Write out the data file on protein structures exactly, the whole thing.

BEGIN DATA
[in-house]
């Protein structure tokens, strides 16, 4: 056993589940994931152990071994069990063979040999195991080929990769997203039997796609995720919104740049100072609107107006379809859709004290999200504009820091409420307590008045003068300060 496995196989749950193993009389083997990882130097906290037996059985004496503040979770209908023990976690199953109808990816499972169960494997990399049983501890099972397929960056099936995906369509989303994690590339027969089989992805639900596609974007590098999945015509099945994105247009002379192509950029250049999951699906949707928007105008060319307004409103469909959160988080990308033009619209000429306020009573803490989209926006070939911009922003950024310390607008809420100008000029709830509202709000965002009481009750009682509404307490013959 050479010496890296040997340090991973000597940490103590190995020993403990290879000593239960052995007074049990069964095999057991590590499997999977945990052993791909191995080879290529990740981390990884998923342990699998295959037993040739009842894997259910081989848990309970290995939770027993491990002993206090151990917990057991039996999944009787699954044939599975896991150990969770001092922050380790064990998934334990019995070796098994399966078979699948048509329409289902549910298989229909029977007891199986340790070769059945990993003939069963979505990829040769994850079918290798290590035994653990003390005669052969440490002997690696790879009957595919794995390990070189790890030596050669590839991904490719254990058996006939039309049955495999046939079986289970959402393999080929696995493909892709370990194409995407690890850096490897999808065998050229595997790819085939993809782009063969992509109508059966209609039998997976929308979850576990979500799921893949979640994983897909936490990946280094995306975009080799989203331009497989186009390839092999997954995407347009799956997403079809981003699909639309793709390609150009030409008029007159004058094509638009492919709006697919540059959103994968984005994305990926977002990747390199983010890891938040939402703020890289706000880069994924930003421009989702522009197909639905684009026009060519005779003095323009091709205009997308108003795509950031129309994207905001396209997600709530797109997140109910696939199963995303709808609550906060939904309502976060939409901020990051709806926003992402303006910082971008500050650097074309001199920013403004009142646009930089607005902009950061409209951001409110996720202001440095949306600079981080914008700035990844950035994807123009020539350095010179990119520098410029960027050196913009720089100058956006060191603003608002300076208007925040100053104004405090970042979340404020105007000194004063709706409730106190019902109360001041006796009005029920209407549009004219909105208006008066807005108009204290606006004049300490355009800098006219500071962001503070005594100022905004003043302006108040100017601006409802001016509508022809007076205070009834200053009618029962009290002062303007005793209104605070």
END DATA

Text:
[in-house]
């Protein structure tokens, strides 16, 4: 056993589940994931152990071994069990063979040999195991080929990769997203039997796609995720919104740049100072609107107006379809859709004290999200504009820091409420307590008045003068300060 496995196989749950193993009389083997990882130097906290037996059985004496503040979770209908023990976690199953109808990816499972169960494997990399049983501890099972397929960056099936995906369509989303994690590339027969089989992805639900596609974007590098999945015509099945994105247009002379192509950029250049999951699906949707928007105008060319307004409103469909959160988080990308033009619209000429306020009573803490989209926006070939911009922003950024310390607008809420100008000029709830509202709000965002009481009750009682509404307490013959 050479010496890296040997340090991973000597940490103590190995020993403990290879000593239960052995007074049990069964095999057991590590499997999977945990052993791909191995080879290529990740981390990884998923342990699998295959037993040739009842894997259910081989848990309970290995939770027993491990002993206090151990917990057991039996999944009787699954044939599975896991150990969770001092922050380790064990998934334990019995070796098994399966078979699948048509329409289902549910298989229909029977007891199986340790070769059945990993003939069963979505990829040769994850079918290798290590035994653990003390005669052969440490002997690696790879009957595919794995390990070189790890030596050669590839991904490719254990058996006939039309049955495999046939079986289970959402393999080929696995493909892709370990194409995407690890850096490897999808065998050229595997790819085939993809782009063969992509109508059966209609039998997976929308979850576990979500799921893949979640994983897909936490990946280094995306975009080799989203331009497989186009390839092999997954995407347009799956997403079809981003699909639309793709390609150009030409008029007159004058094509638009492919709006697919540059959103994968984005994305990926977002990747390199983010890891938040939402703020890289706000880069994924930003421009989702522009197909639905684009026009060519005779003095323009091709205009997308108003795509950031129309994207905001396209997600709530797109997140109910696939199963995303709808609550906060939904309502976060939409901020990051709806926003992402303006910082971008500050650097074309001199920013403004009142646009930089607005902009950061409209951001409110996720202001440095949306600079981080914008700035990844950035994807123009020539350095010179990119520098410029960027050196913009720089100058956006060191603003608002300076208007925040100053104004405090970042979340404020105007000194004063709706409730106190019902109360001041006796009005029920209407549009004219909105208006008066807005108009204290606006004049300490355009800098006219500071962001503070005594100022905004003043302006108040100017601006409802001016509508022809007076205070009834200053009618029962009290002062303007005793209104605070």